Mack’s book is great for two reasons.  First, she really understands religious agency and gets that such an understanding of agency is different than secular understandings of agency, but still a legitimate form of understanding agency.  Second, her treatment of gender is well-done.  She depicts how men and women in early British Methodism set about the same task (fashioning an appropriate sense of agency) and had to undertake similar work in that task (engaging the emotions), but did so in different ways with different results.

Marks, Robert. The Origins of the Modern World: A Global and Ecological Narrative from the Fifteenth to the Twenty-First Century. Lanham : Rowman & Littlefield Publishers, 2007.

I enjoyed Marks’ book for several reasons.  First, it was my introduction to global history.  Second, the environment is a major character in it, and Marks shows concern for the environment.  Third, I appreciate the Sino-centric telling of the story; it’s a good reminder to Westerners that the West is not the prime mover and turning point of all history.

Robert, Dana L. Christian Mission: How Christianity Became a World Religion. Malden, MA: Wiley-Blackwell, 2009.

I think my adviser is an amazing person and scholar, and I couldn’t be happier or more honored to be studying with her.  (And I say that not just because she might read this.)  I also think this book is amazing – extremely knowledgeable and well-informed, but so accessible.  I hope my writing can equally well-informed and equally accessible.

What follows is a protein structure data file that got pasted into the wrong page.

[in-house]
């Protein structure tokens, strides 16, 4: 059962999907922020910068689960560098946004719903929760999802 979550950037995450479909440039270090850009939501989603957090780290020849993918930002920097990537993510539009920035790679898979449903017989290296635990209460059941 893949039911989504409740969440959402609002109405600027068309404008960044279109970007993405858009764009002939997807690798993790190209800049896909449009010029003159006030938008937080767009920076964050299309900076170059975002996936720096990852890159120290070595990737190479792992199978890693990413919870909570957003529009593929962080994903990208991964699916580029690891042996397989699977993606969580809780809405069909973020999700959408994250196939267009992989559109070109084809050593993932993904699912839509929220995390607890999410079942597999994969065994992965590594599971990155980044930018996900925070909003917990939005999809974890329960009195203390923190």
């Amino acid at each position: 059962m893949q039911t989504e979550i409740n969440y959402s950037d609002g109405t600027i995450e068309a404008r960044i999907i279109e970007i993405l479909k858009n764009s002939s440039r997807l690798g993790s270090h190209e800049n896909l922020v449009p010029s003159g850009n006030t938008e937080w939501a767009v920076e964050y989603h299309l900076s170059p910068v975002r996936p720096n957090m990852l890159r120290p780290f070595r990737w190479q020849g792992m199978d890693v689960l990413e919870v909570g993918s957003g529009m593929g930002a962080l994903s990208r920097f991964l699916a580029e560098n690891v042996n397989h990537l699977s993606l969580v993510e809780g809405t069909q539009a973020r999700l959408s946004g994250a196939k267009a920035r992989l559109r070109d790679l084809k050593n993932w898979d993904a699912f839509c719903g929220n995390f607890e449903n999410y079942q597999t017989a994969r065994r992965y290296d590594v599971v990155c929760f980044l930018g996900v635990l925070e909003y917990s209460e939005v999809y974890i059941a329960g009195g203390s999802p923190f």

Sensbach, Jon F. Rebecca’s Revival: Creating Black Christianity in the Atlantic World. Cambridge, MA; London: Harvard University Press, 2005.

Sensbach’s book is great because it gives blacks not only a central place in creating their own Christianity in the Atlantic world (the Caribbean, North America, Europe, and Western Africa), but a significant role in creating Christianity period in the Atlantic world.  This book is a great example of a story where indigenous initiative in spreading Christianity is put front and center.

Todorov, Tzvetan. The Conquest of America: The Question of the Other. New York : Harper & Row, 1984.